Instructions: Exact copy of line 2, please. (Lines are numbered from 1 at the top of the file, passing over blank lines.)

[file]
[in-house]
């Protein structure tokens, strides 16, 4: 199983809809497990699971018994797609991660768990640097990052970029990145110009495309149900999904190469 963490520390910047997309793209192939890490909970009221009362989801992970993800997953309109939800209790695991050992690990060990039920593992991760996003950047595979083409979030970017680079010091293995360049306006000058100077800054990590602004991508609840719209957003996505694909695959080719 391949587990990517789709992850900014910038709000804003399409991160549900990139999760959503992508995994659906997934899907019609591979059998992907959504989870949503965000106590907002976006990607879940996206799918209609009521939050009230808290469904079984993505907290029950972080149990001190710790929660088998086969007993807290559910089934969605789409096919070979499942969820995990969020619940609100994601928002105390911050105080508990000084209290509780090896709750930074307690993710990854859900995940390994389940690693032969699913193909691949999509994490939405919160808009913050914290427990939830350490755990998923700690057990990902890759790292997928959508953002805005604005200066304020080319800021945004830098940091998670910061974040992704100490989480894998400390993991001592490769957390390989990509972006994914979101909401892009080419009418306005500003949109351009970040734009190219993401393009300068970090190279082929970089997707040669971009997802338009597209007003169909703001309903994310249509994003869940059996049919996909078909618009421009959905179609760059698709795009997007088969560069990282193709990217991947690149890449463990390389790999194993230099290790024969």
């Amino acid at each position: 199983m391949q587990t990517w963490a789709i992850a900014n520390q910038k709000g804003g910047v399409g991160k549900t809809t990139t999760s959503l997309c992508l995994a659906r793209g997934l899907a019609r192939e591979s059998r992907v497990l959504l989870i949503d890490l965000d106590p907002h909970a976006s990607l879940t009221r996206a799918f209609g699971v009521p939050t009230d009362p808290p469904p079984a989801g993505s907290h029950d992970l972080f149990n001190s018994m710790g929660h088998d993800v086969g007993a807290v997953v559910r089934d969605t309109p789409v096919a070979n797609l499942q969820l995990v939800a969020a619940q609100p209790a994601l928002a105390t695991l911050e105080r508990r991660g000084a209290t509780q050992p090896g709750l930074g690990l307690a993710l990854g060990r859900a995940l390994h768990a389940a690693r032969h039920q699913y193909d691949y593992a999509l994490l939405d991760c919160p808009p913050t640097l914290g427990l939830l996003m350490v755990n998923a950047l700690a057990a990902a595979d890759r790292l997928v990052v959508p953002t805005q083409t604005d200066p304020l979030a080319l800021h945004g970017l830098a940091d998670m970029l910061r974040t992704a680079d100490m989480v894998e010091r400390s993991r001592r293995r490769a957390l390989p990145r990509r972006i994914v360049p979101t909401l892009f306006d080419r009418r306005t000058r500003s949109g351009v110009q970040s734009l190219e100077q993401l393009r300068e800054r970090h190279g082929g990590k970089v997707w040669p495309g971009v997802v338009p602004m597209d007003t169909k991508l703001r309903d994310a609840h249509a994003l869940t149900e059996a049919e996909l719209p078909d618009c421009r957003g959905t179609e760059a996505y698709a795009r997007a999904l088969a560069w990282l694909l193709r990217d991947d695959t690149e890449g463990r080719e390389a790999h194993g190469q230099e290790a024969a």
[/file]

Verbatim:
């Protein structure tokens, strides 16, 4: 199983809809497990699971018994797609991660768990640097990052970029990145110009495309149900999904190469 963490520390910047997309793209192939890490909970009221009362989801992970993800997953309109939800209790695991050992690990060990039920593992991760996003950047595979083409979030970017680079010091293995360049306006000058100077800054990590602004991508609840719209957003996505694909695959080719 391949587990990517789709992850900014910038709000804003399409991160549900990139999760959503992508995994659906997934899907019609591979059998992907959504989870949503965000106590907002976006990607879940996206799918209609009521939050009230808290469904079984993505907290029950972080149990001190710790929660088998086969007993807290559910089934969605789409096919070979499942969820995990969020619940609100994601928002105390911050105080508990000084209290509780090896709750930074307690993710990854859900995940390994389940690693032969699913193909691949999509994490939405919160808009913050914290427990939830350490755990998923700690057990990902890759790292997928959508953002805005604005200066304020080319800021945004830098940091998670910061974040992704100490989480894998400390993991001592490769957390390989990509972006994914979101909401892009080419009418306005500003949109351009970040734009190219993401393009300068970090190279082929970089997707040669971009997802338009597209007003169909703001309903994310249509994003869940059996049919996909078909618009421009959905179609760059698709795009997007088969560069990282193709990217991947690149890449463990390389790999194993230099290790024969």